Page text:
We'll work with dietary requests but there's a difference between requirement and preference, right? If a person doesn't like braised meat, she can buck up for one evening.
I'm grateful when people will tell us ahead of time that they don't eat an ingredient I'd be likely to use (garlic, tomatoes, wheat flour). One prospective guest told us he only "ate right for his food type" and that time we said, Restaurant.
We have an Official Dinner #1 for every first-time carnivorous guest: roast chicken. There are summer/winter versions, maybe the soup changes, but having an Official Dinner makes planning easy.
My friend Marion served Chicken Marbella at every one of her parties for at least 15 years– and she was a restaurant critic!
When we have a carnivore/vegetarian table, we make sure that "platter first course" has lots of veg options served on separate platters. The main course is vegetarian, e.g., mushroom risotto.
Vegans are welcome and also welcome to bring their own main course to complement the appropriate salad and dessert we'll prepare. We have a limited repertoire when both dairy and eggs are off limits, so that's our compromise.
One way to screen for finick is to say, "Would you like to come over Friday night for Susie's Texas Red chili?"
If someone voices a concern, you can say, "We make two pots, veggie and beef", if you're flexible.
You should feel equally free to say "Another time, then" if they go on about "How spicy is it?", "Beans give me, uh, you know..." or "I only like my Mom's chili". In other words, you don't have to accommodate every issue under the sun, just the throat-closing, gut-wrenching kind.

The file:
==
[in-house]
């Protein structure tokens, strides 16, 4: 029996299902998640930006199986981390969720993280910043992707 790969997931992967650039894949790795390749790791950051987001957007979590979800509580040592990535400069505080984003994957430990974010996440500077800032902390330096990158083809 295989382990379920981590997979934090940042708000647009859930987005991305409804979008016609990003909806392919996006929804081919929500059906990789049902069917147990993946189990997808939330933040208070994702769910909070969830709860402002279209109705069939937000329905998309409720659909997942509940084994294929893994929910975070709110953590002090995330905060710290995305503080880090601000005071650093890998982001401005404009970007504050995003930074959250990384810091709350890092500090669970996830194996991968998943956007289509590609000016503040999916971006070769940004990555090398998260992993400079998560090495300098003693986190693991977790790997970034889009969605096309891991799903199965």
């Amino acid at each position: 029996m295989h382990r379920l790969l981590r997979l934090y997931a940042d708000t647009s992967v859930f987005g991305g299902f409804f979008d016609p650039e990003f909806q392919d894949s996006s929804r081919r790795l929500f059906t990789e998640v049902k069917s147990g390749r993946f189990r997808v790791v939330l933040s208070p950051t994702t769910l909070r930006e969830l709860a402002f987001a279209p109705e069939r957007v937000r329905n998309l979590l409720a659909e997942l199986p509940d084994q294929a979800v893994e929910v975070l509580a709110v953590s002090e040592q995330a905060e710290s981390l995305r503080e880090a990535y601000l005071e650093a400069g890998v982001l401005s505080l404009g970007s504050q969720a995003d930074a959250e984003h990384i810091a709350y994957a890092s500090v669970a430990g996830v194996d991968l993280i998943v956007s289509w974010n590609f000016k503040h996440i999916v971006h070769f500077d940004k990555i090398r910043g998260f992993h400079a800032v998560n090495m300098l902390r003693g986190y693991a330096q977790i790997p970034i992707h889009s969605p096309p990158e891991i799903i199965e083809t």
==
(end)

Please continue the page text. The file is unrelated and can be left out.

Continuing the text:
Regarding religious dietary customs, we ask rather than make assumptions. Some guests don't observe them, others appreciate our accommodation.
There's no way around the fact that exponentially increasing the number of diners rolls up the grocery bill. Our friends Mrs. and Mrs. A. are staunch advocates of potlucks for this reason; they even make quilted casserole-carriers for gifts.
Le Duc loathes potlucks. He has assented when someone wants to bring a dessert, but he's an expert, control-freak cook who guards his domain. We've occasionally hosted and attended themed dinners to which everyone brings a course. Fun, but not much less work than doing it all.
If you tote up the cost of a few restaurant or take-out meals, forgo those, and then shop adroitly, you can entertain quite a few guests for the same cost. Look for specials and stock up. Make homemade soups from leftovers and freeze until your party. If someone at work gives you a big bag of zucchini from her garden, ratatouille's on the menu.
Lift the late James Barber's technique of stretching expensive ingredients by serving, say, a shrimp and vegetable couscous instead of shrimp brochettes. You can curry damn near anything and it's really good, same with pasta sauce.
A neighbour served a soup in a tureen made from a hollowed-out pumpkin. Made from turkey necks, marked-down vegetables and orzo, it cost pennies per serving but the presentation dazzled everyone.
|Ricky D. enjoyed it!|
I see the purpose of meeting friends in restaurants; we do that, too. But breaking bread together at home, with your music playing, your pacing, someone scratching the dog and no one presented with a bill?